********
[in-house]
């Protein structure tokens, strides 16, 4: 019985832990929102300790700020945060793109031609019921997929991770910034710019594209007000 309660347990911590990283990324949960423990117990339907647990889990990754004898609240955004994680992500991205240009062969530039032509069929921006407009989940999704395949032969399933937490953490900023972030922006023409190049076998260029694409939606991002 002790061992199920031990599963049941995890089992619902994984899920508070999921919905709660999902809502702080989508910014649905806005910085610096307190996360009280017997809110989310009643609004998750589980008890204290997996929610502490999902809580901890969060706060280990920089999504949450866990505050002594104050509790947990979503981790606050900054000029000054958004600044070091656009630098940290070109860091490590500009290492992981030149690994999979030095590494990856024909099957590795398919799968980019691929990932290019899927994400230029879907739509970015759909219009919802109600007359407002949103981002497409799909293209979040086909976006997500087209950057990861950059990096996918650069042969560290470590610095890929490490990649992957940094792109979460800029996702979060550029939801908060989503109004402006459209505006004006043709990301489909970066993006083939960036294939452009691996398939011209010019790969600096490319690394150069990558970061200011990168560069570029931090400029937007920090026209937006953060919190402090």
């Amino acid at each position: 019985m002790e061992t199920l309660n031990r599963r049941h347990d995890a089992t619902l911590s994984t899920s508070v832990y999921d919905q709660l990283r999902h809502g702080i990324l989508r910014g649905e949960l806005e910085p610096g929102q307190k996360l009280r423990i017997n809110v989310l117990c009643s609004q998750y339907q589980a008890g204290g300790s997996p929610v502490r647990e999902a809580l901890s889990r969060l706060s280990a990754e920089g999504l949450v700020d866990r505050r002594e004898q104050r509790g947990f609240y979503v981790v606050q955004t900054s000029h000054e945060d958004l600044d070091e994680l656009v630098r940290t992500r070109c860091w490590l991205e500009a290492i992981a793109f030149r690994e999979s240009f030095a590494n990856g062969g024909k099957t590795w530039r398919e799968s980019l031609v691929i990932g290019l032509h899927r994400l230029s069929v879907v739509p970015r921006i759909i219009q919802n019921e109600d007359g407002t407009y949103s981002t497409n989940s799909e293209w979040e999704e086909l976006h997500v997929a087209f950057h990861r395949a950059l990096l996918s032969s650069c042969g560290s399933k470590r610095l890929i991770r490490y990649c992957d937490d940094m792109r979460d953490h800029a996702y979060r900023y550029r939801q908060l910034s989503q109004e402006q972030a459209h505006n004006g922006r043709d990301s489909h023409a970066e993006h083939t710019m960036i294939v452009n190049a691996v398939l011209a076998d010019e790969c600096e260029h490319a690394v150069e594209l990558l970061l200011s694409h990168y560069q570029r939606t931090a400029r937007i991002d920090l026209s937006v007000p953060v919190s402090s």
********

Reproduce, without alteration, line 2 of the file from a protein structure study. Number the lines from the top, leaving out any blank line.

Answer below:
């Protein structure tokens, strides 16, 4: 019985832990929102300790700020945060793109031609019921997929991770910034710019594209007000 309660347990911590990283990324949960423990117990339907647990889990990754004898609240955004994680992500991205240009062969530039032509069929921006407009989940999704395949032969399933937490953490900023972030922006023409190049076998260029694409939606991002 002790061992199920031990599963049941995890089992619902994984899920508070999921919905709660999902809502702080989508910014649905806005910085610096307190996360009280017997809110989310009643609004998750589980008890204290997996929610502490999902809580901890969060706060280990920089999504949450866990505050002594104050509790947990979503981790606050900054000029000054958004600044070091656009630098940290070109860091490590500009290492992981030149690994999979030095590494990856024909099957590795398919799968980019691929990932290019899927994400230029879907739509970015759909219009919802109600007359407002949103981002497409799909293209979040086909976006997500087209950057990861950059990096996918650069042969560290470590610095890929490490990649992957940094792109979460800029996702979060550029939801908060989503109004402006459209505006004006043709990301489909970066993006083939960036294939452009691996398939011209010019790969600096490319690394150069990558970061200011990168560069570029931090400029937007920090026209937006953060919190402090």